What's the proper way to declare custom exception classes in modern Python? My primary goal is to follow whatever standard other exception classes have, so that (for instance) any extra string I include in the exception is printed out by whatever tool caught the exception.
By "modern Python" I mean something that will run in Python 2.5 but be 'correct' for the Python 2.6 and Python 3.* way of doing things. And by "custom" I mean an Exception object that can include extra data about the cause of the error: a string, maybe also some other arbitrary object relevant to the exception.
I was tripped up by the following deprecation warning in Python 2.6.2:
>>> class MyError(Exception):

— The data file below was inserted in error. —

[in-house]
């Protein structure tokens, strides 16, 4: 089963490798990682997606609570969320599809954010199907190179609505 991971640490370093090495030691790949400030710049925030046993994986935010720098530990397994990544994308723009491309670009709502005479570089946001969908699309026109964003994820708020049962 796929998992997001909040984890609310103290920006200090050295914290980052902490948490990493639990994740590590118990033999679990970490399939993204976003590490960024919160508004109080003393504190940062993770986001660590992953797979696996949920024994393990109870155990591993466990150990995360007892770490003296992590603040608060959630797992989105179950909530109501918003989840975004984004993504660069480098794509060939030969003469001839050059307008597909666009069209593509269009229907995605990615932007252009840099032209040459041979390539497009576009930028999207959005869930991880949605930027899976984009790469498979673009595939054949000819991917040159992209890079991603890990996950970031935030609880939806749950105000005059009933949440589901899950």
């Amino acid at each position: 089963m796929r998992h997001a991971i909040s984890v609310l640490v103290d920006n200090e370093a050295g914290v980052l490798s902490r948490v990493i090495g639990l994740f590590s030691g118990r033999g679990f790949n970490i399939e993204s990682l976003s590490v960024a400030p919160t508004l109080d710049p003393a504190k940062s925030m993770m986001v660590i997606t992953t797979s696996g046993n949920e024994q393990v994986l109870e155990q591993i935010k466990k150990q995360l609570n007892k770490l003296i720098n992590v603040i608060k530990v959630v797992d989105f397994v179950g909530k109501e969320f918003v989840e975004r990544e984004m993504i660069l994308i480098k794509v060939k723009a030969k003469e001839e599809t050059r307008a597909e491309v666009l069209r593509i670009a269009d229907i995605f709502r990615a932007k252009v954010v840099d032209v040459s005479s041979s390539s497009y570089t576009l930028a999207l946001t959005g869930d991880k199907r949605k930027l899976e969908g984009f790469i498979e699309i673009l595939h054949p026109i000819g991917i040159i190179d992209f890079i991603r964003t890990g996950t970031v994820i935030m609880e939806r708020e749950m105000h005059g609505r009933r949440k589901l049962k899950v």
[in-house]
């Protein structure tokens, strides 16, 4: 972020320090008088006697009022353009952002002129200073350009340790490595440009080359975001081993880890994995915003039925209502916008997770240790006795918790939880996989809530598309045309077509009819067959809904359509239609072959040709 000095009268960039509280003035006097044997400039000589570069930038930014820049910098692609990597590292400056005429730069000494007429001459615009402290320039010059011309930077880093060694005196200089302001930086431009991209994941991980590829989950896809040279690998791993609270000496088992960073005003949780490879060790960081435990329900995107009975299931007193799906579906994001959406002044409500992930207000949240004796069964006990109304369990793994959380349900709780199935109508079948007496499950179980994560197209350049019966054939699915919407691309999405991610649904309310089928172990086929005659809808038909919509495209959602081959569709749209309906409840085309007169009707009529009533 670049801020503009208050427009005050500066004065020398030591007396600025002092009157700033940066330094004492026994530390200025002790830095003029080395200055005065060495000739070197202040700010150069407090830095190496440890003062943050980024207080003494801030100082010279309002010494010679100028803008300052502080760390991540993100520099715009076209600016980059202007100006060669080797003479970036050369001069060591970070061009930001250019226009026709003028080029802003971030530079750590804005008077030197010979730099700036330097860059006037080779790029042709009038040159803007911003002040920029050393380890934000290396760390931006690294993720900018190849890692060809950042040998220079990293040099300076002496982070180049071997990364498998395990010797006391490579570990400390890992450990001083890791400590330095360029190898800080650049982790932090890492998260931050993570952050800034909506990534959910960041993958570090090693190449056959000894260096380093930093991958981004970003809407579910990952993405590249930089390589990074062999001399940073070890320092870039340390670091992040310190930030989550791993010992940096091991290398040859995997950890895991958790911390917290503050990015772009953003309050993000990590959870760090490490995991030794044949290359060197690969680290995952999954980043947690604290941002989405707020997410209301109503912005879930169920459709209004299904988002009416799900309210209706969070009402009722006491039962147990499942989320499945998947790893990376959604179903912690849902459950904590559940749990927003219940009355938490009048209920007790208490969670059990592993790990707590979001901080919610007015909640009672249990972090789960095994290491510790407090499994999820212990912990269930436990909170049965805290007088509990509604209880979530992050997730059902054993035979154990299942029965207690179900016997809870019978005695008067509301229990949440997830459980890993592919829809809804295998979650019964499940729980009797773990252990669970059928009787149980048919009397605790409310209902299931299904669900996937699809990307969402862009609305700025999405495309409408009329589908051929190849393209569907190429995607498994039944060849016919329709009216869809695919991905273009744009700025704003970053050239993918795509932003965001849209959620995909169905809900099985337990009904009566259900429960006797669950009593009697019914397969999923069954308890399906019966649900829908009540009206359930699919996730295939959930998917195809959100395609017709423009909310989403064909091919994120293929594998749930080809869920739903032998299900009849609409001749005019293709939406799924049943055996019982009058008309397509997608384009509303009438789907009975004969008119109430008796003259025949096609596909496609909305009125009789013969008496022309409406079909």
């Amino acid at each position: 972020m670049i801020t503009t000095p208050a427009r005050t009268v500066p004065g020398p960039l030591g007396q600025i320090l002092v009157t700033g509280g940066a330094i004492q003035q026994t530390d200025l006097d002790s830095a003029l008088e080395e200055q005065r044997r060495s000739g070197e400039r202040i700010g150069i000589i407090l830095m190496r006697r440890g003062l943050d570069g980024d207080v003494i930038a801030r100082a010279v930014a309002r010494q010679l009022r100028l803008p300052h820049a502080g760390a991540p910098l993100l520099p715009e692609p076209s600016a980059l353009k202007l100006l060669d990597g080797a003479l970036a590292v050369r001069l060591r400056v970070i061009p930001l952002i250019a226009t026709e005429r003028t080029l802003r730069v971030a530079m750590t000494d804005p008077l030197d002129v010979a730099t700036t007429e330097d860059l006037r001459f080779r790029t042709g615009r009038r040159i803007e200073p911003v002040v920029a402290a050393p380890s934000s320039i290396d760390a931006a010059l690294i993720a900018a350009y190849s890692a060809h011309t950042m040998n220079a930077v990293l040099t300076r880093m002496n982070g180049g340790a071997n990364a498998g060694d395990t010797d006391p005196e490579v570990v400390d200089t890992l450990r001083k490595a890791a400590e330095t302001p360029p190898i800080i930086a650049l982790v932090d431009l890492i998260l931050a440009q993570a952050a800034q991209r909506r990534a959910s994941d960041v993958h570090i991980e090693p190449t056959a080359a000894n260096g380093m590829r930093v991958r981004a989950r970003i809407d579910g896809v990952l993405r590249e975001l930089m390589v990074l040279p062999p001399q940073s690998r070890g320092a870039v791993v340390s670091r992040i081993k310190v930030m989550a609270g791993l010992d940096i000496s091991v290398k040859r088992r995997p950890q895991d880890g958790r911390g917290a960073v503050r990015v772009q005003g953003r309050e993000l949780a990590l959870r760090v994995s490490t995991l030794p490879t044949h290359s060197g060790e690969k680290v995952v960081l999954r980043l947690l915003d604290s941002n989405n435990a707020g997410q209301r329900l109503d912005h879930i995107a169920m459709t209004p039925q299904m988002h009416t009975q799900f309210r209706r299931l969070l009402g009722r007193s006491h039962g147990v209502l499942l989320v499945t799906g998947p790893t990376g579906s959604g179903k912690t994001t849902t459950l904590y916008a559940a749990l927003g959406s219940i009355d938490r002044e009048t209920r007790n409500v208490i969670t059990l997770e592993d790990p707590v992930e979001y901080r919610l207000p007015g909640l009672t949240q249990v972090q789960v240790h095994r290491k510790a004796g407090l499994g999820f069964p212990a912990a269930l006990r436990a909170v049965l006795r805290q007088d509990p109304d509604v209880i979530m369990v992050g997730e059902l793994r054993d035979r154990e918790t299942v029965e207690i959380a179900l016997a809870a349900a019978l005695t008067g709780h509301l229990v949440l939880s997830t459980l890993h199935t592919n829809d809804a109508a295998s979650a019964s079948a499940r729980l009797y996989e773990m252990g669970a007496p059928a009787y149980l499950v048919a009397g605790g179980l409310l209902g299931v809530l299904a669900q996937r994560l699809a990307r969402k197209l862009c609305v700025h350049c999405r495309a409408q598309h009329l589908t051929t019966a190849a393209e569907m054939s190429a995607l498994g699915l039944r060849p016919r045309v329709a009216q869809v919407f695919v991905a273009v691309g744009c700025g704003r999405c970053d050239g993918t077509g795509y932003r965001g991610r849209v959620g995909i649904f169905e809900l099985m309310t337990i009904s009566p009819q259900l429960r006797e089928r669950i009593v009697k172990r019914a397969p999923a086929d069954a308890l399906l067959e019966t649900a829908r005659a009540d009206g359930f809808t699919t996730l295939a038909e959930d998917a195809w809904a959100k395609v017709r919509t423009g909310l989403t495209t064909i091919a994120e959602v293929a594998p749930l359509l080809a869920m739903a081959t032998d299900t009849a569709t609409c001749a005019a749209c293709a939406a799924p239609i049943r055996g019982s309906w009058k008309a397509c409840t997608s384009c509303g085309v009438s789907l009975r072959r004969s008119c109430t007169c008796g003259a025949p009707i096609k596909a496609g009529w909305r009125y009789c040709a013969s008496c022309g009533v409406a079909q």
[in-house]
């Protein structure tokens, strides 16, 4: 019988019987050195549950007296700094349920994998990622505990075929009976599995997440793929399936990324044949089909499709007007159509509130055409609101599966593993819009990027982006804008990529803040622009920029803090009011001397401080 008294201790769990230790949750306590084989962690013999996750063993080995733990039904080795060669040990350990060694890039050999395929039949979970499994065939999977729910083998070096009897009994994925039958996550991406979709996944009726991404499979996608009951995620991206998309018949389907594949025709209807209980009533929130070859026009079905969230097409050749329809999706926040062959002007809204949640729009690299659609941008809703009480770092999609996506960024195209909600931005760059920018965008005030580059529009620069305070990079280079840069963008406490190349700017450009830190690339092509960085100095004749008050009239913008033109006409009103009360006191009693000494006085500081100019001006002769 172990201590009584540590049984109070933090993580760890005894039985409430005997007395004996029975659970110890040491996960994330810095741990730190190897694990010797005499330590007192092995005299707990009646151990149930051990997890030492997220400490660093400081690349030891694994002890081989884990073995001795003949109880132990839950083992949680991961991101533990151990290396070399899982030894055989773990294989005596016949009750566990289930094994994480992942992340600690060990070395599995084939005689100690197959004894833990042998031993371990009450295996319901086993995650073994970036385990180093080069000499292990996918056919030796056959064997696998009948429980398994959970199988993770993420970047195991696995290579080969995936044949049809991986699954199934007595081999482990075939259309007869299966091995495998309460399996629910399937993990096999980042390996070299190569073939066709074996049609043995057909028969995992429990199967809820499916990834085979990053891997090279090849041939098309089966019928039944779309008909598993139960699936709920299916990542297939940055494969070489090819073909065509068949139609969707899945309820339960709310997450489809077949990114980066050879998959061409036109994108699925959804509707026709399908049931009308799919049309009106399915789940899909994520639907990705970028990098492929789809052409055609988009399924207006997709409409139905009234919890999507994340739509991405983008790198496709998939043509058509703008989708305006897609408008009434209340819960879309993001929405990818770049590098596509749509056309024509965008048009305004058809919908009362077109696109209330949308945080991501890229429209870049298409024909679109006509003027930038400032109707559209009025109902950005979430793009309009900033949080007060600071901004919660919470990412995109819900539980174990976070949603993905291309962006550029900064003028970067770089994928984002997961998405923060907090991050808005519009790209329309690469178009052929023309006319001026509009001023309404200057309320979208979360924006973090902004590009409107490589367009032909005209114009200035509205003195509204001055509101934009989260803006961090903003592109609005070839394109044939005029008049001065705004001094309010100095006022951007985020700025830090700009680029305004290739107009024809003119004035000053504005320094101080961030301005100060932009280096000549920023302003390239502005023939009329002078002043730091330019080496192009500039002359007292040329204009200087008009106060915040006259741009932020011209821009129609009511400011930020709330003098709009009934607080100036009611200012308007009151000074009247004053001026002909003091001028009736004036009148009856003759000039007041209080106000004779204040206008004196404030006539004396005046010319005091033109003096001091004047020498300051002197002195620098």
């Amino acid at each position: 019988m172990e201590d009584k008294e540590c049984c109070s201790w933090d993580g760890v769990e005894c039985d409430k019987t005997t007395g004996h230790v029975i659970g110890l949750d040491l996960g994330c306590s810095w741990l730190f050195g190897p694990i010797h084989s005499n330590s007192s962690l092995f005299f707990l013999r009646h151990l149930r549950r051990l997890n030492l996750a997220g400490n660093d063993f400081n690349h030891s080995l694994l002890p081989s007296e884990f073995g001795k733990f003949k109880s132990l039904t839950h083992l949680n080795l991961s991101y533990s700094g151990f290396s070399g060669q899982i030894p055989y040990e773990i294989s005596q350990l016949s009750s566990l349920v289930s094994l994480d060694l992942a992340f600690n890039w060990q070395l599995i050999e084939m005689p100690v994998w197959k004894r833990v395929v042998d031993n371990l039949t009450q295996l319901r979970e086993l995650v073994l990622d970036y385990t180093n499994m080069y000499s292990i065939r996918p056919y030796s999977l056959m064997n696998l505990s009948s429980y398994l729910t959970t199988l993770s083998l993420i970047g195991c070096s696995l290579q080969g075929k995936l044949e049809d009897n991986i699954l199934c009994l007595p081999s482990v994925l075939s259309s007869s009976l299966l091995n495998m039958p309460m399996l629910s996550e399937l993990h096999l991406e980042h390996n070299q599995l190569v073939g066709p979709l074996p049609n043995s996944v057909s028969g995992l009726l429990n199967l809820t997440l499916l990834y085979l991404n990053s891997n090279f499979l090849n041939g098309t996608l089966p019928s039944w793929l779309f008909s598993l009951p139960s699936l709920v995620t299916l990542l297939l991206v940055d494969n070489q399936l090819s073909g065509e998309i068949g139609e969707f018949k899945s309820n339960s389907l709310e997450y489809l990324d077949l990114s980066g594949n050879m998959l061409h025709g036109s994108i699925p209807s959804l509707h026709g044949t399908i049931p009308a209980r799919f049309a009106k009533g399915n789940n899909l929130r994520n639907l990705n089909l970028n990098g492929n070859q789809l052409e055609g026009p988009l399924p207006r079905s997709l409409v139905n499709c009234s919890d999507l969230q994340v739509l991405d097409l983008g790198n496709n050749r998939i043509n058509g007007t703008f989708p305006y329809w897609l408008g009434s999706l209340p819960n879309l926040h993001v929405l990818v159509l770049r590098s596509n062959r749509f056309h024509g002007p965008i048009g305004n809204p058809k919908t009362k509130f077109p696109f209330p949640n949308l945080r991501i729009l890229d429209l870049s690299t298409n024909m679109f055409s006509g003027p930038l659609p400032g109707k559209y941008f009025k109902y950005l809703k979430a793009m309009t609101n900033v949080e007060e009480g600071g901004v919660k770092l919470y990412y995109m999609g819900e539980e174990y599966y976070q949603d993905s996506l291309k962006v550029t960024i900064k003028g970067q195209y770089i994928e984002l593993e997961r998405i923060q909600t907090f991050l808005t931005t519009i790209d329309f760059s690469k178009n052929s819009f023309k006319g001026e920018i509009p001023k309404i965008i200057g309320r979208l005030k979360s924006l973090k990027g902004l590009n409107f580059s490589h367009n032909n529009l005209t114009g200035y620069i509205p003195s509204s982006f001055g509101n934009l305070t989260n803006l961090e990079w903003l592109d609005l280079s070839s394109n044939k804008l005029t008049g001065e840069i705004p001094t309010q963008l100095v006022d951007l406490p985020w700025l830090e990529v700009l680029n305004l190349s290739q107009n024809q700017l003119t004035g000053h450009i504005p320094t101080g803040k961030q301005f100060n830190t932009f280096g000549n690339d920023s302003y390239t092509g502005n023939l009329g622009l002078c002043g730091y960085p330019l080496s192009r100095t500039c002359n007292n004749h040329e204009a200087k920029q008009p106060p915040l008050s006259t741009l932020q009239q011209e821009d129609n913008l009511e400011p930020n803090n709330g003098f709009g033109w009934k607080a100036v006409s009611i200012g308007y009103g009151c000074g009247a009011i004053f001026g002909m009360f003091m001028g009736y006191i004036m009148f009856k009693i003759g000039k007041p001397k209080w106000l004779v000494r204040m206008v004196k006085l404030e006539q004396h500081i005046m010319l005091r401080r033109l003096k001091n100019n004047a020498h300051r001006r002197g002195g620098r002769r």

def __init__(self, message):
self.message = message
_sandbox.py:3: DeprecationWarning: BaseException.message has been deprecated as of Python 2.6
It seems crazy that BaseException has a special meaning for attributes named message. I gather from PEP-352 that attribute did have a special meaning in 2.5 they're trying to deprecate away, so I guess that name (and that one alone) is now forbidden? Ugh.
I'm also fuzzily aware that Exception has some magic parameter args, but I've never known how to use it. Nor am I sure it's the right way to do things going forward; a lot of the discussion I found online suggested they were trying to do away with args in Python 3.
Update: two answers have suggested overriding __init__, and __str__/__unicode__/__repr__. That seems like a lot of typing, is it necessary?